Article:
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From Bali to Sa Pa, how farmers can promote their rice beyond a staple food

Rice is a cornerstone of Vietnamese and Indonesian society.

The rice yield for tens of millions of individuals in both countries provide their livelihood. In Vietnam, rice exports equaled US$1.43 billion in the first quarter of 2024, with exports to Indonesia reaching nearly half a million tons of rice, at an average price of $640 per ton.

Besides export, farmers in Indonesia, particularly in tourism hotspots such as Tegallalang in Ubud and Sesandan in Tabanan, are finding alternative methods to monetize their crop beyond conventional methods of selling for consumption.

Bali, one of the leading tourist destinations around the world, creates a very different experience for tourists when visiting the rice terraces. There are enormous cafes with balconies suspended over the sea of greenery, large rope swings launching paying customers into the sky above the rice fields and endless indulgences, including western and local cuisine available to tourists.

When driving north of Ubud, a popular spot on Bali that welcomes millions of tourists each year, you will see “free parking for rice terraces” signs dotted along the road for many kilometers. This tourism has encouraged a unique market for the owners and elders who cultivate the land to profit from visitors with vendors selling soft drinks, opportunities to pose as a local farmer with woven hats and even high-adrenaline activities such as zip-lining.

If you decide not to partake in any of these activities, visiting a rice field in Bali, particularly in the most popular area of Tegallalang, can be as brief as just 30 minutes after a short walk along the terraces. The whole experience feels quite artificial and forced, with very little sense of wonderment as you are surrounded by tourists with limited local life playing out around you. Unfortunately, it also feels rather gimmicky.

In Vietnam, there is a sense of enormity and endlessness when visiting the rice fields. The green or golden rice can often cover an area as far as the eye can see with a strong sense that you are completely disconnected from contemporary society. These regions are incredible opportunities to witness local life and converse with locals who are as equally as curious as you are about each other’s daily lives.

Farmers in a terraced rice field in Sa Pa, July 2023. Photo by Nguyen Van Ngo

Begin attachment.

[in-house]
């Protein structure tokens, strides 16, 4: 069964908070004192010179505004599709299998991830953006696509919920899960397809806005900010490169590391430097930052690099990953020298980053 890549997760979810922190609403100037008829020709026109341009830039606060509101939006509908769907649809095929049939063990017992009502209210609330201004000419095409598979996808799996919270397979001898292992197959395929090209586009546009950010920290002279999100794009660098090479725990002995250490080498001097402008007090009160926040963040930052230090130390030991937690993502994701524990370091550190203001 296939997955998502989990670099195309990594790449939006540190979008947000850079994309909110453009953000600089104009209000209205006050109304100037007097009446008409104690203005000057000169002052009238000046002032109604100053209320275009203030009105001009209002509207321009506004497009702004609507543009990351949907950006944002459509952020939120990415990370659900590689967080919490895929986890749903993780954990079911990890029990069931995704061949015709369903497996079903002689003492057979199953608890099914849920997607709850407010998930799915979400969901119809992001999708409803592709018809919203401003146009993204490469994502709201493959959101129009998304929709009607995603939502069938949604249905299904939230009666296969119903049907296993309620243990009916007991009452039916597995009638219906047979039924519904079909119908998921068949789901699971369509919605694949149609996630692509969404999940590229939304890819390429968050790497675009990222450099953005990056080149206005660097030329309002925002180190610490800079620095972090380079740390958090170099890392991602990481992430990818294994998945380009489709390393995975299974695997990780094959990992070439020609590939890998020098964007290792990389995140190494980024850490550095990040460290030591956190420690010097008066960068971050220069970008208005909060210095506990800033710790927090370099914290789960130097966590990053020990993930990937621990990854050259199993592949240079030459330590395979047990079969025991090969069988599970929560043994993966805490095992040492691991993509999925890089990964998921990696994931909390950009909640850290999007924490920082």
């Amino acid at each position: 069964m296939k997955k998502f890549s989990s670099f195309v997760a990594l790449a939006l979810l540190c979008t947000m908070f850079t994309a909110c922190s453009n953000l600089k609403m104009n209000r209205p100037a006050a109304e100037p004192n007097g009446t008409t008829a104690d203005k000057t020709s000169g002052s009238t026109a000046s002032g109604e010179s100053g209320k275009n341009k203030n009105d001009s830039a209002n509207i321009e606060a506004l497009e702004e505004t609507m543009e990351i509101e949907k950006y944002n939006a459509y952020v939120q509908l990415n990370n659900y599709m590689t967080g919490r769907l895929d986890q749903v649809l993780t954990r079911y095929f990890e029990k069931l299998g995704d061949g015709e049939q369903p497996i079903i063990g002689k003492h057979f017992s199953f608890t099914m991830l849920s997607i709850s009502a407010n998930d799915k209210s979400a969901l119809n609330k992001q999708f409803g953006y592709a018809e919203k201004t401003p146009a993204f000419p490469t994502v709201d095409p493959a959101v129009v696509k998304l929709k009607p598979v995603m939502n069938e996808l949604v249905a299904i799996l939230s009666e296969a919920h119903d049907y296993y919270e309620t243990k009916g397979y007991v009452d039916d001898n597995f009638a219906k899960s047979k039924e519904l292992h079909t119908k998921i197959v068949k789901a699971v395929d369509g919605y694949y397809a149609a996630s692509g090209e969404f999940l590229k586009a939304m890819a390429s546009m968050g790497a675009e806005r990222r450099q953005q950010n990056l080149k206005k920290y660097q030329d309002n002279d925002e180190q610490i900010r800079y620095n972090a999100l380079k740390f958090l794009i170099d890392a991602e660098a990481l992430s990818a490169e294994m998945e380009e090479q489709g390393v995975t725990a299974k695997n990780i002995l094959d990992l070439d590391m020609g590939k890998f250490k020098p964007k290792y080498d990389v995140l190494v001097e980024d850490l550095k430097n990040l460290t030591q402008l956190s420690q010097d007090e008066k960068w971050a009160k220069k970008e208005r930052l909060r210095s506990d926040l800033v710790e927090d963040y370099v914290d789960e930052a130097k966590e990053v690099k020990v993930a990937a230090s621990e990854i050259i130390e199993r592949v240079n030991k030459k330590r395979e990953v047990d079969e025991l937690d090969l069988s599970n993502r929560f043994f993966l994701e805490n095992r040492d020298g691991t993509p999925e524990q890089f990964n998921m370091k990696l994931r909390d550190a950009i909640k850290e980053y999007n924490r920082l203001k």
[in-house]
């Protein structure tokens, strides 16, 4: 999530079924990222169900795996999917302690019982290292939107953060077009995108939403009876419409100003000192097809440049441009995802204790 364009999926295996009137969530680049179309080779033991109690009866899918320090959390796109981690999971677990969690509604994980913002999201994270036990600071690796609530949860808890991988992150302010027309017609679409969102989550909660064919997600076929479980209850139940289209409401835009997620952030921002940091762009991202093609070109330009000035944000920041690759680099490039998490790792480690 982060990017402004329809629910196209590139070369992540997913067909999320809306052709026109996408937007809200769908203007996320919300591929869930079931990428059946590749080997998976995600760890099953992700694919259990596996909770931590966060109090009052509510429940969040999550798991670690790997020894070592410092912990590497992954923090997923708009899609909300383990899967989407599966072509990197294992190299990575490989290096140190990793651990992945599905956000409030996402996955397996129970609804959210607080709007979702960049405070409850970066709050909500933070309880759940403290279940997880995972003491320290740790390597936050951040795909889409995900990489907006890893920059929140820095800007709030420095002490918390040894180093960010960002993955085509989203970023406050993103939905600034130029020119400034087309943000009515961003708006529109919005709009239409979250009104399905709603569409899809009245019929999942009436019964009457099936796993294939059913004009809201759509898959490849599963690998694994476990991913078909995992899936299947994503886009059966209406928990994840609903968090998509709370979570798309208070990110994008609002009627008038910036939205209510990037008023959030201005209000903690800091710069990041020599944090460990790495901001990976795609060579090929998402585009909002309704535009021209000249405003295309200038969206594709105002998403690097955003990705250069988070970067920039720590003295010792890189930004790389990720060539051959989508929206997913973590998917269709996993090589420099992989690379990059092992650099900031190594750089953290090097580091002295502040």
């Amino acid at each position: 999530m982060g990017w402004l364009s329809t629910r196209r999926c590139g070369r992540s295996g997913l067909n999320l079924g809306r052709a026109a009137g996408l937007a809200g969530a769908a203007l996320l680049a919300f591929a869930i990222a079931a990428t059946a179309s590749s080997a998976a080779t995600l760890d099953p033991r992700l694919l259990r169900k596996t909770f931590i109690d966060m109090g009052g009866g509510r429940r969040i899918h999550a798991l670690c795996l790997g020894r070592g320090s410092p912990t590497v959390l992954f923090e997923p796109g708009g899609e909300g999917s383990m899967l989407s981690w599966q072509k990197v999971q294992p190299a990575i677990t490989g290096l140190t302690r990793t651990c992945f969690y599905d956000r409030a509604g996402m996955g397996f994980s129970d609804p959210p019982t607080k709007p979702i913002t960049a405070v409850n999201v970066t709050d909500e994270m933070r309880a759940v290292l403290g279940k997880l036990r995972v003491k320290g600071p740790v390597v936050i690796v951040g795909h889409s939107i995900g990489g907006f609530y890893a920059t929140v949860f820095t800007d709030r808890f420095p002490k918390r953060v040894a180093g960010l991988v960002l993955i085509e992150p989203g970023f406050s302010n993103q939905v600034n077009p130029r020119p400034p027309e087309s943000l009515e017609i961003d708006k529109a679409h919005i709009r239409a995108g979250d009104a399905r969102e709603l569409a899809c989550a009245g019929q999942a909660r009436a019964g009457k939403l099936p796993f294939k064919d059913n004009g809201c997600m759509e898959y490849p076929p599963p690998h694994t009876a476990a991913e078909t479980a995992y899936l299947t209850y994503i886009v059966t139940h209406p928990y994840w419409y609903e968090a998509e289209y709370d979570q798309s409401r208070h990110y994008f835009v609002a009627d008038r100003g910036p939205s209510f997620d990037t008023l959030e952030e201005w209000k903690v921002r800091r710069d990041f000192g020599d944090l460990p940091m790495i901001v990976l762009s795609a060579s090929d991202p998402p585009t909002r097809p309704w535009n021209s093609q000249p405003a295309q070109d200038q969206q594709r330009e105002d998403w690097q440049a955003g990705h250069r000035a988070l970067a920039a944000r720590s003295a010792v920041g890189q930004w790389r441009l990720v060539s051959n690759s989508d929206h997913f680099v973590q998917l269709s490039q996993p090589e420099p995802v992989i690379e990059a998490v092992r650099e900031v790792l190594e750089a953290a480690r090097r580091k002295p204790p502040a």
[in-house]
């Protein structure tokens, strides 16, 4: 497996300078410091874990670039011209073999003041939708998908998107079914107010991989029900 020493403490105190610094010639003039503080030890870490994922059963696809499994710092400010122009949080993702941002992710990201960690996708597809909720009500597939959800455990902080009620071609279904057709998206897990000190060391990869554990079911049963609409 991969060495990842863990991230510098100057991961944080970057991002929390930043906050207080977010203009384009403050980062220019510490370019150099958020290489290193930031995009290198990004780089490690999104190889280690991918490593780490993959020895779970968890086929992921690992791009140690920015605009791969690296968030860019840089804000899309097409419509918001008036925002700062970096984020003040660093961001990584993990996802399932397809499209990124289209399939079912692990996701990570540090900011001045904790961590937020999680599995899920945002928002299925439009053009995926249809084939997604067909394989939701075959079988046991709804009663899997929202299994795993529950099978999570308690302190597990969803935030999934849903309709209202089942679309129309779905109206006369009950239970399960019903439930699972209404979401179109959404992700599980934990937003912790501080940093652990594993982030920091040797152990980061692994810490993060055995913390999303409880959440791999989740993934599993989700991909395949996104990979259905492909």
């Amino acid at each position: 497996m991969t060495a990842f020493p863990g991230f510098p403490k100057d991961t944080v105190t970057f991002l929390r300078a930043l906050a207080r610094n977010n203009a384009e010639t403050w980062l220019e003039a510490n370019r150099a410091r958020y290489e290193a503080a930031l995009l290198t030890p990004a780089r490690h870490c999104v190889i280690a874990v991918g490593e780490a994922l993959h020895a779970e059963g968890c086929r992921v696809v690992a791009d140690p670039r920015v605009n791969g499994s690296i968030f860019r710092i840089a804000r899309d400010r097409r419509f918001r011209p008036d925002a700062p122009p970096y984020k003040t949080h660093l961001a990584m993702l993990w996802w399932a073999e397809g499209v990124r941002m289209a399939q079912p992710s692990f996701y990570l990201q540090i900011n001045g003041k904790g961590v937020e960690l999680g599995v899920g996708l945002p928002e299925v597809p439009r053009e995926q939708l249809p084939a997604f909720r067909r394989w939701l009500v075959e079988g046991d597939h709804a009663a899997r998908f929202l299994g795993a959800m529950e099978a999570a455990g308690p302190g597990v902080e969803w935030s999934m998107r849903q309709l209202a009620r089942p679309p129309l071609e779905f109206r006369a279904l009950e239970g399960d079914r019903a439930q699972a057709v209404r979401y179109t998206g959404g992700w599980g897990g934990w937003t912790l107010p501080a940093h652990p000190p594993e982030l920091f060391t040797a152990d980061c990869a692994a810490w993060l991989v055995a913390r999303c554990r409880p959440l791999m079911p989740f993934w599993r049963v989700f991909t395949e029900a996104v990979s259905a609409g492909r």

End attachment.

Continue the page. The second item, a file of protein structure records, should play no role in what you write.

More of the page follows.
Farmers in a terraced rice field in Sa Pa, July 2023. Photo by Nguyen Van Ngo

In places such as Mu Cang Chai, Ha Giang and even Sa Pa, the experience is significantly different to Bali, where you are able to hike with individuals from an ethnic minority group and explore remote villages. Tourists in Vietnam can also stay in local homestays for as long as they desire and discover interesting aspects of their daily lives without the feeling of it being forced tourism, ultimately for the sake of profit.

Some of the areas in northern Vietnam, such as Ha Giang, Lao Cai and other neighboring provinces are the poorest in the country. Perhaps local farmers and residents in the remote villages would love to reap the financial benefits of relentless monetized photo opportunities and briefer, more lucrative visits from tourists. It is not for me to suggest what is right or wrong for citizens living there.

From the perspective of a visitor, the time spent visiting the rice fields in Vietnam are some of my fondest memories in this country. It has also certainly led to an underwhelming feeling whenever visiting other similar locations around the world, usually due to the smaller scale and lack of genuine interaction and engagement with the people who live in these beautiful areas of the world compared to the rich experience available in Vietnam.

https://e.vnexpress.net/news/travel/places/from-bali-to-sa-pa-how-farmers-can-promote-their-rice-beyond-a-staple-food-4743217.html QR Code

Published Date: May 14, 2024

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